How to Evaluate Exchanges

In cross-exchange arbitrage, you don't evaluate stocks or bonds. Instead you evaluate reliability of exchanges. You don't track whether a stock goes up or down in price. Instead you look at the spread between prices on different exchanges.

For each exchange you evaluate:

  1. Price
  2. Reputation
  3. Costs
  4. Speed

Price

In arbitrage, the first criterion is price. You need to find the low price sellers, and sell to the high price buyers. Most exchanges are somewhere in the middle, so you can eliminate them right away. DeNova Trader shows you all the best trading opportunities at a glance, updated instantly.

Sometimes an exchange has a price that is very different. Usually it's because that exchange has a whale in a hurry. That's exactly the kind of trading opportunity you want.

But occasionally a great price is for a bad reason, such as an exchange that isn't processing withdrawals.

Don't choose just on price. Some of the very best prices are only available under very unattractive conditions. For example, an exchange may require that you provide them with a huge deposit or far too much private information.

Reputation

Just as in traditional trading you spend the biggest part of your time analyzing stocks or bonds, in cross-exchange arbitrage your time goes into analyzing exchanges. This is an area where people still have a huge advantage over algorithms and AIs. Your judgement is crucial. DeNova automates almost everything else.

To evaluate an exchange's reputation you need to know:

  1. People's experience with the exchange.
  2. How the exchange makes its money.
  3. How hard it is to withdraw your money.

Until you're confident about an exchange, keep deposits low and trades small. As you build trust, you can consider increasing your limits.

Most exchanges are good, or they couldn't stay in business. But just like with stocks, you are going to find some losers. It's easy to stop losses from bad exchanges. You simply don't do business with that one again. They may take your money once, but that's it. Cross them off your list, and refuse to give them any more time or money.

Costs

Net Profit = Gross - Costs. The spread, the difference between prices on two exchanges, is your gross margin. But a non-zero spread isn't enough. You have to pay all the costs associated with a trade. Make sure you know at least roughly what these are. A common estimate is 2%. The spread has to cover your costs. If you can't make a profit on trades with an exchange, their prices don't matter.

Transaction costs include all the fees from the exchanges and any cost of moving money. If you borrow money for a trade — a riskier choice — include the cost of borrowing.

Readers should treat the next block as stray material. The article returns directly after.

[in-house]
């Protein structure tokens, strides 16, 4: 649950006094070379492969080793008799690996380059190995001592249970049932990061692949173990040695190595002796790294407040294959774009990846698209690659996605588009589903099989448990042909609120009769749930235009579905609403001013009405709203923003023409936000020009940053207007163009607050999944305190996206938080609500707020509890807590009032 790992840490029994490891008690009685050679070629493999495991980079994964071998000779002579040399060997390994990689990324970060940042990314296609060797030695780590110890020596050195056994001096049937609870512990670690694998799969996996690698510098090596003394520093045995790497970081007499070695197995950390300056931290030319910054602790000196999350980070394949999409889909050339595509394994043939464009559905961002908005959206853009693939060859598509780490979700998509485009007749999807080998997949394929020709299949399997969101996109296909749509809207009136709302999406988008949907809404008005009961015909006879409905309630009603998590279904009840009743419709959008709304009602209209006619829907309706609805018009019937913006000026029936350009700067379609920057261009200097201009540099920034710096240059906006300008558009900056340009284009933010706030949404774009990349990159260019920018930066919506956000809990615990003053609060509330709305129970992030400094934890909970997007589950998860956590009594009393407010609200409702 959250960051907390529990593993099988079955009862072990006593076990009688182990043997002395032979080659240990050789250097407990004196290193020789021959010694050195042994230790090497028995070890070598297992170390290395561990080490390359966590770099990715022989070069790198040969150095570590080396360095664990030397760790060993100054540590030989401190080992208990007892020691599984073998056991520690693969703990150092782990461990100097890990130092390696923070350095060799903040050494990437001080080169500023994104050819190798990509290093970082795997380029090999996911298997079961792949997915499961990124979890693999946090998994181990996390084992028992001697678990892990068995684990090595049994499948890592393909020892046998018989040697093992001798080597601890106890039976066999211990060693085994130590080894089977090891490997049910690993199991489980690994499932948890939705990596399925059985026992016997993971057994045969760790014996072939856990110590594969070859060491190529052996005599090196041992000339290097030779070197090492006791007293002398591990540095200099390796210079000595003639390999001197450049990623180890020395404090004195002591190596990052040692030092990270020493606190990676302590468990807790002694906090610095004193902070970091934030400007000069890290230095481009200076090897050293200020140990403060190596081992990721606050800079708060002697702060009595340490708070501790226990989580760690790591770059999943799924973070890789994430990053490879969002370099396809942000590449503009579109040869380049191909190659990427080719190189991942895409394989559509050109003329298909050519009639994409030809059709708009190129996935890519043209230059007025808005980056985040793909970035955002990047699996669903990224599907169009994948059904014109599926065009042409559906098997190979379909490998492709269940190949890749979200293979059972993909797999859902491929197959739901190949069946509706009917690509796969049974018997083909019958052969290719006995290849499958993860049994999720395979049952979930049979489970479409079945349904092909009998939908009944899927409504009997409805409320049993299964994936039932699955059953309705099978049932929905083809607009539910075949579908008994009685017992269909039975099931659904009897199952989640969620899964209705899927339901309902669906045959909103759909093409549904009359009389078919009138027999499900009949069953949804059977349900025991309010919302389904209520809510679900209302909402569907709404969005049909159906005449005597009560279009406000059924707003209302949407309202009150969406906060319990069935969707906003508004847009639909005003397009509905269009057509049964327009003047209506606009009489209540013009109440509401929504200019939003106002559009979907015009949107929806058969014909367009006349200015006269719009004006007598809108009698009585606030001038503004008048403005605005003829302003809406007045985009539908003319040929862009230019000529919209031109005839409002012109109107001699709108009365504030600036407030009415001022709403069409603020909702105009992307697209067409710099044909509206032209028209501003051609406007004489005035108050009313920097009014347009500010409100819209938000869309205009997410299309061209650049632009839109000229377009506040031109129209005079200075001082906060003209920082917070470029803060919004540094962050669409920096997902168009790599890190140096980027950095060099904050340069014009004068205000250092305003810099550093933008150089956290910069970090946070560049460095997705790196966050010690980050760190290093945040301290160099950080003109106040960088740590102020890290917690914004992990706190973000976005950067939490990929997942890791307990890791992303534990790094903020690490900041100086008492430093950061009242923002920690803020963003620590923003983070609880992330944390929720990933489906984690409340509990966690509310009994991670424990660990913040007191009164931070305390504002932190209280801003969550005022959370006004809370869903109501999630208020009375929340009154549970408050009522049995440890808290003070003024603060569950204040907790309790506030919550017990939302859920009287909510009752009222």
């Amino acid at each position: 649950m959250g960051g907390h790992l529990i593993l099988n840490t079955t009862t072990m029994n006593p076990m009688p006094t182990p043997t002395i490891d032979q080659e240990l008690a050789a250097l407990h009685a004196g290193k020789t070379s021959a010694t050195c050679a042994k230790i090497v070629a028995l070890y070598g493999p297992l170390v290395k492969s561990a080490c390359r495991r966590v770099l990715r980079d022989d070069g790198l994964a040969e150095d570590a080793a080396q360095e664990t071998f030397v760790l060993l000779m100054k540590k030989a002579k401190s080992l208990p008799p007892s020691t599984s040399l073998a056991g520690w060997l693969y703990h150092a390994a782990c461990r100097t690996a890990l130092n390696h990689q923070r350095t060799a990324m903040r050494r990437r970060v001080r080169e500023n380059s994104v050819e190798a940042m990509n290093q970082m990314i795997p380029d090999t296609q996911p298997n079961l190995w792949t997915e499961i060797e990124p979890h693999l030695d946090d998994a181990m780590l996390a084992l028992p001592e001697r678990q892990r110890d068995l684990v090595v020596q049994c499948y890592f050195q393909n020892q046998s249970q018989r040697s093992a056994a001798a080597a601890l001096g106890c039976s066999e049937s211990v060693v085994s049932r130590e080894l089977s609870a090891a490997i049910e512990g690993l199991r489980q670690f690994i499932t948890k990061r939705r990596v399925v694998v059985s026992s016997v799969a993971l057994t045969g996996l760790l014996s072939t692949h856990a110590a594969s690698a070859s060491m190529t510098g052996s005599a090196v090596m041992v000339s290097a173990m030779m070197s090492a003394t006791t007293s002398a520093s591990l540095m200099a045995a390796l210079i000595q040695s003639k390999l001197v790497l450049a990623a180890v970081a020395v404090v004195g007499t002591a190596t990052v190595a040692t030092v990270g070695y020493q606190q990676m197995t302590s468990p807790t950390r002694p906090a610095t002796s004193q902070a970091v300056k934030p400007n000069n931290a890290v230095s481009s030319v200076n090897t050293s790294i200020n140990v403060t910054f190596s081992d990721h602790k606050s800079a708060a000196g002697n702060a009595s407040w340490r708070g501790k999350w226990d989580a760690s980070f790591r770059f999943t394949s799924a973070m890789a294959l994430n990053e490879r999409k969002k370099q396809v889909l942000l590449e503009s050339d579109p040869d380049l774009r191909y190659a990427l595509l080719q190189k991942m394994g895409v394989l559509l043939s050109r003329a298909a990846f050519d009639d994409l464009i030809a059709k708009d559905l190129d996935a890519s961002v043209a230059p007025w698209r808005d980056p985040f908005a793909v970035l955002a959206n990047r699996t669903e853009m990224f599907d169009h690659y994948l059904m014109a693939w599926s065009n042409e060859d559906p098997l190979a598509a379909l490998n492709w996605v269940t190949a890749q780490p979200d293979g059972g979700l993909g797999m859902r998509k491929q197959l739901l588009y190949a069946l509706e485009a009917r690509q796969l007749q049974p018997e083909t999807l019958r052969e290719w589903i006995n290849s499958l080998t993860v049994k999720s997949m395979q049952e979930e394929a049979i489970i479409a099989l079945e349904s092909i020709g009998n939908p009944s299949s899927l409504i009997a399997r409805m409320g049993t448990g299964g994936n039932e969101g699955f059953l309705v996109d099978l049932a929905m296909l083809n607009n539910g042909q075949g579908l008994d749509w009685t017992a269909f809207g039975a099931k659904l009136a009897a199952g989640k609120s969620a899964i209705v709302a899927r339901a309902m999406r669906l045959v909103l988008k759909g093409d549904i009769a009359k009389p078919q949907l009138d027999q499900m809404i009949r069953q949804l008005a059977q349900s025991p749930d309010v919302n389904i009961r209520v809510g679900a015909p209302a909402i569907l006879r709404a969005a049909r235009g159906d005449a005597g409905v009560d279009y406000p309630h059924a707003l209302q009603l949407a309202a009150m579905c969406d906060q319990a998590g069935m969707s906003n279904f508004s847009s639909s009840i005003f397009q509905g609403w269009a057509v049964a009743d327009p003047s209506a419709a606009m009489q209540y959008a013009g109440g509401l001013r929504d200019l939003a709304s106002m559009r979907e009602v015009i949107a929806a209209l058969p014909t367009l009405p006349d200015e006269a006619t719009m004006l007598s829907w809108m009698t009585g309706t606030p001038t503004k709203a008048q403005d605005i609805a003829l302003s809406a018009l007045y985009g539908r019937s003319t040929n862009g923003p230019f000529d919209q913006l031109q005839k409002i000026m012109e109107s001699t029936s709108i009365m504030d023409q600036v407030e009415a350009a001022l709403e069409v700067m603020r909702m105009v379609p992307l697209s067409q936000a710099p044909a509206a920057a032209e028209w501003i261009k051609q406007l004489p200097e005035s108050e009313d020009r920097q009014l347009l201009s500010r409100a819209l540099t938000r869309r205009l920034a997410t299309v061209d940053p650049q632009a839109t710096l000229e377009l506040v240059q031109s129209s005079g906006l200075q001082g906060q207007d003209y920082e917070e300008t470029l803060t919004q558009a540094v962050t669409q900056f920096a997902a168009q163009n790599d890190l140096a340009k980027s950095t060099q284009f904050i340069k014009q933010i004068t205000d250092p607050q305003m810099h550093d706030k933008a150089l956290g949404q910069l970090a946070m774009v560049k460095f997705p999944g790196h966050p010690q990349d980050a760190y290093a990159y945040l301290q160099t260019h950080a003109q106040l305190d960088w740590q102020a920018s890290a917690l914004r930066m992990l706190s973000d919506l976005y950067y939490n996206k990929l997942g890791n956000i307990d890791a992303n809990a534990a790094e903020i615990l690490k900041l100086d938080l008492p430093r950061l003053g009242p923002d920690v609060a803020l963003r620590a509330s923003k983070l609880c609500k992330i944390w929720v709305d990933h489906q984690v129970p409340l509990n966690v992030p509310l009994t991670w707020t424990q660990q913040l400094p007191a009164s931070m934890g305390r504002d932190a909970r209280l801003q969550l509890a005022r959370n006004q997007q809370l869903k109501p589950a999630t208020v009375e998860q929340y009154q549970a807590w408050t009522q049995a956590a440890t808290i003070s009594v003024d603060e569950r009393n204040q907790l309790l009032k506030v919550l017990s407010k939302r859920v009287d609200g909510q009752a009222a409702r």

Making a profit is the obvious goal, but the profit also has to be big enough. If you are an independent trader, you need to consider all the costs of running your trading business. You need to pay yourself. You should consider capital accumulation, savings, etc.

When you know your costs, it's easy to decide if a trade is worth it.

Speed

Most traders want to make a lot of money, not just an income. Since you don't get rich on any one trade, you need a lot of them. That's another way cryptocurrency arbitrage shines. You make short trades with high confidence, so you can make a lot of them. Obviously the more good trades you make, the more money you make. First, your profit on trades adds up. Second, if you don't take all your profit as income, your capital grows, giving you even more profit per trade.

Your profit over time depends on how many trades you do in that period, your trading frequency. With cryptocurrency arb each trade is effectively a compounding period. Every delay from an exchange reduces your trading frequency. Pay close attention to how long an exchange takes to credit deposits, execute orders, and pay out. A fast exchange with a lower spread may make you much more money.

You want your capital to compound fast. Every profitable trade adds to your capital. A trade with a profit of 2% makes more money when you put in more capital. But always consider how much of your money you trust an exchange to handle.

Action plan

  1. Select candidate exchanges based on prices.
  2. Research:
    • The reputations of the candidates.
    • Which currencies they trade.
    • How they make their money.
    • How hard it is to withdraw money.
  3. Choose your first exchanges.
  4. Open small accounts.
  5. Test small trades.
  6. Grow deposits and trades as trust grows.

Learn more.